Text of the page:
Azusa Street Revival (1906-1909)

The Azusa Street Revival, beginning in the spring of 1906, largely spawned the worldwide Pentecostal movement. It commenced in a former African Methodist Episcopal church building located at 312 Azusa Street in Los Angeles, California. The primary leader was evangelist William J. Seymour, who came … Read MoreAzusa Street Revival (1906-1909)

Tuskegee Syphilis Experiment (1932-1972)

  Image Ownership: Public Domain Acting on the presumption that rural southern blacks were generally more promiscuous and syphilitic than whites, and without sufficient funding to establish an effective treatment program for them, doctors working with the Public Health Service (PHS) commenced a multi-year experiment … Read MoreTuskegee Syphilis Experiment (1932-1972)

Booker Washington in Seattle, 1913

An unusual incidence of interracial solidarity between blacks and Asian Americans occurred during Booker T. Washington’s visit to Seattle. In March 1913, Washington embarked on a national speaking tour in order to raise money for Tuskegee Institute, the chronically underfunded “Normal and Industrial School” over … Read MoreBooker Washington in Seattle, 1913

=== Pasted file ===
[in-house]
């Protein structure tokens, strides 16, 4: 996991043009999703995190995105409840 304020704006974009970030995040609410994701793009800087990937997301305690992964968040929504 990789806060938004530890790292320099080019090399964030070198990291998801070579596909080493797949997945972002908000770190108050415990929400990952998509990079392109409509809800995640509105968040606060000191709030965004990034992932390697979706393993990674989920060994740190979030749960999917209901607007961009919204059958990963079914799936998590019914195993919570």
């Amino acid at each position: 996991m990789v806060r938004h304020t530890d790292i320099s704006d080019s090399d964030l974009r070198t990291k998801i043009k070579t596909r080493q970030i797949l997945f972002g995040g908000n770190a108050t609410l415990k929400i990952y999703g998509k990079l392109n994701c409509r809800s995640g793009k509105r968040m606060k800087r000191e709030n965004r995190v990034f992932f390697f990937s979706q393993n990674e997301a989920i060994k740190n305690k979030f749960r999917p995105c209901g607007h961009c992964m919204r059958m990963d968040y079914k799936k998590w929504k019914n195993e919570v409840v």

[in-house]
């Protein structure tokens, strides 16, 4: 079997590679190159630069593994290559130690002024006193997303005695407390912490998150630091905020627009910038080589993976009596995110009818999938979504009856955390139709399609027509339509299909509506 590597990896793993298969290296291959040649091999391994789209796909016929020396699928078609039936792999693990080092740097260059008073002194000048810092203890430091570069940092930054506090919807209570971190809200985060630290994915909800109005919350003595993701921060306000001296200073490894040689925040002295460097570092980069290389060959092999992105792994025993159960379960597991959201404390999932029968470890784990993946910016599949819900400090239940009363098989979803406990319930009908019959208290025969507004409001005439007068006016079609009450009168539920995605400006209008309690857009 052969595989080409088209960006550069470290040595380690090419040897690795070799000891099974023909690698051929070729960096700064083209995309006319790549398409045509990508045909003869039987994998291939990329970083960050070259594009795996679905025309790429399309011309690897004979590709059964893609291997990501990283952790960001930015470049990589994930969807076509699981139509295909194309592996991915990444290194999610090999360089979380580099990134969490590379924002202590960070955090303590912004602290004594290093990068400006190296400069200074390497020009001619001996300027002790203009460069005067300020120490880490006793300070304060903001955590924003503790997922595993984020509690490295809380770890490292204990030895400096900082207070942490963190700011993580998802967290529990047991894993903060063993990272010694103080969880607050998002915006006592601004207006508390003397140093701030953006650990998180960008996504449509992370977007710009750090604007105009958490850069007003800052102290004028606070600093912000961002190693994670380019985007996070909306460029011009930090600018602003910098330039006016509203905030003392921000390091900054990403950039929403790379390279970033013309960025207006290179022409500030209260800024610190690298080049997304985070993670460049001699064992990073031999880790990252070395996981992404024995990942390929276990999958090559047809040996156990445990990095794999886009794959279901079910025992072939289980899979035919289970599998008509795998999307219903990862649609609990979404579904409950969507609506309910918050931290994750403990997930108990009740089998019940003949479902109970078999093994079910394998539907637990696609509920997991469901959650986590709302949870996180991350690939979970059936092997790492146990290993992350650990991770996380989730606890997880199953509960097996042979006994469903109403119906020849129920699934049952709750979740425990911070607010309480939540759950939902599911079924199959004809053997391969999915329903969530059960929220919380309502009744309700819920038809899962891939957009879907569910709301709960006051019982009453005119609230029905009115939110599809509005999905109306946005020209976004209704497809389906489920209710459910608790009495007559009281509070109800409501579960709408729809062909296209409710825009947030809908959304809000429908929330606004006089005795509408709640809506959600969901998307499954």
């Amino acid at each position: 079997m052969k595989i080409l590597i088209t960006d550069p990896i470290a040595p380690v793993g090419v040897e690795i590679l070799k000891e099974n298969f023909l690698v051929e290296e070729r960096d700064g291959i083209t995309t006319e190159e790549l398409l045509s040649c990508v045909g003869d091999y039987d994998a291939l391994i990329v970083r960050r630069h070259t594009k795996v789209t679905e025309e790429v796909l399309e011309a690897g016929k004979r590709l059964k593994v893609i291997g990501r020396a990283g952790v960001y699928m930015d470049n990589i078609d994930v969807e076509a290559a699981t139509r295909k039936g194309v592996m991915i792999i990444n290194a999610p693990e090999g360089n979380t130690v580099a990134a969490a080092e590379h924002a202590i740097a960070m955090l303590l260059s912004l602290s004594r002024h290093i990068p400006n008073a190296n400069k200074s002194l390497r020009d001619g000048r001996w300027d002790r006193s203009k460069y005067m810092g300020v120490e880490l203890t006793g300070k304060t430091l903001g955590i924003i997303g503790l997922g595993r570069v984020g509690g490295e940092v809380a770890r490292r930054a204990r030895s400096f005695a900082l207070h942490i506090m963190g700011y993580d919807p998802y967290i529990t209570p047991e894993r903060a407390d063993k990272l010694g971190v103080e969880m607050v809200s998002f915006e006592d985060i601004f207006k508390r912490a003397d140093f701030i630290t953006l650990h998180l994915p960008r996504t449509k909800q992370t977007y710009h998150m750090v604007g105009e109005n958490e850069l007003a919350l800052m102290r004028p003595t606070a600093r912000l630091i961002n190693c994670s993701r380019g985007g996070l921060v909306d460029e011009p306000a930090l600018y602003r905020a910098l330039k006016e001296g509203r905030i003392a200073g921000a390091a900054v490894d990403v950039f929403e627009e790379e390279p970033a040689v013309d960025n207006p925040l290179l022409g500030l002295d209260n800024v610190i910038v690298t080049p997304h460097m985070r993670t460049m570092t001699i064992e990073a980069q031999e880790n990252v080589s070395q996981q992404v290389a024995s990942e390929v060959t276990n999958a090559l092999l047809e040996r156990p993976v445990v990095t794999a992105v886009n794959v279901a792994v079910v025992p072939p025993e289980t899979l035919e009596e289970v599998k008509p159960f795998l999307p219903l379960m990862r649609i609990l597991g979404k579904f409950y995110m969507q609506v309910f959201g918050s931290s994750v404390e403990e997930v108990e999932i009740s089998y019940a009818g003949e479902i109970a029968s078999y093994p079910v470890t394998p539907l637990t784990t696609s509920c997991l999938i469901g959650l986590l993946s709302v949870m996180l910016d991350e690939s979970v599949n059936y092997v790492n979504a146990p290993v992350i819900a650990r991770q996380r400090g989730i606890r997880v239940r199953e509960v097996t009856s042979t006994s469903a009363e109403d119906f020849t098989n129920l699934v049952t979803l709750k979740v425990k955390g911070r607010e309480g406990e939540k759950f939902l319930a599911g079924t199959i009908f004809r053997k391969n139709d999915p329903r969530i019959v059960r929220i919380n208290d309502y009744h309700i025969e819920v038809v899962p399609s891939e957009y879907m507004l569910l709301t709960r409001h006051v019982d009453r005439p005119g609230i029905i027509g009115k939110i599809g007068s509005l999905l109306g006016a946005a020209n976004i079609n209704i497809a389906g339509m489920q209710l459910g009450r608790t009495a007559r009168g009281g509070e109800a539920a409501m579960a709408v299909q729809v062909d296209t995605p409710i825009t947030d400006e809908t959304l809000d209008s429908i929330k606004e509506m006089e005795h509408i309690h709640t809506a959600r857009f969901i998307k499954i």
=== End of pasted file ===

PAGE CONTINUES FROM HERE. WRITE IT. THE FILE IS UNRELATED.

Battle of Tularosa (May 14, 1880)

May 1880 found Colonel Edward Hatch’s 9th Cavalry buffalo soldiers campaigning in the Southwest against the wily Apache leader Victorio.  A skilled practitioner of guerrilla warfare, Victorio – “The Triumphant One” – was proving difficult to catch, avoiding pursuit in Arizona and slipping into New … Read MoreBattle of Tularosa (May 14, 1880)